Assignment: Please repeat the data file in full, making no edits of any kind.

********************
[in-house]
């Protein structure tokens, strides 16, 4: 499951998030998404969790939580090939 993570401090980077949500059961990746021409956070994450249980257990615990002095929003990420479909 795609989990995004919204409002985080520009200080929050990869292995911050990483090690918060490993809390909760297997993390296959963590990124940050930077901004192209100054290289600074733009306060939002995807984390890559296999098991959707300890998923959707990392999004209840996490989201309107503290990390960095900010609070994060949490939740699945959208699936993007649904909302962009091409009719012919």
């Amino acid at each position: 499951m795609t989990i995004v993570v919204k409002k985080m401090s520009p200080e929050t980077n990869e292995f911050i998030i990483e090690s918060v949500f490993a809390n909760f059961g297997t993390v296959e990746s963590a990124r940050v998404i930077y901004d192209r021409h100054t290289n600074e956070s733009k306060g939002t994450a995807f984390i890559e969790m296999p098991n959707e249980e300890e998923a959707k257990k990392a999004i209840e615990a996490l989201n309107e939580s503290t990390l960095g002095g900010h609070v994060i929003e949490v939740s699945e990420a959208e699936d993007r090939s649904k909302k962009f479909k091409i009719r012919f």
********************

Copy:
[in-house]
């Protein structure tokens, strides 16, 4: 499951998030998404969790939580090939 993570401090980077949500059961990746021409956070994450249980257990615990002095929003990420479909 795609989990995004919204409002985080520009200080929050990869292995911050990483090690918060490993809390909760297997993390296959963590990124940050930077901004192209100054290289600074733009306060939002995807984390890559296999098991959707300890998923959707990392999004209840996490989201309107503290990390960095900010609070994060949490939740699945959208699936993007649904909302962009091409009719012919």
């Amino acid at each position: 499951m795609t989990i995004v993570v919204k409002k985080m401090s520009p200080e929050t980077n990869e292995f911050i998030i990483e090690s918060v949500f490993a809390n909760f059961g297997t993390v296959e990746s963590a990124r940050v998404i930077y901004d192209r021409h100054t290289n600074e956070s733009k306060g939002t994450a995807f984390i890559e969790m296999p098991n959707e249980e300890e998923a959707k257990k990392a999004i209840e615990a996490l989201n309107e939580s503290t990390l960095g002095g900010h609070v994060i929003e949490v939740s699945e990420a959208e699936d993007r090939s649904k909302k962009f479909k091409i009719r012919f």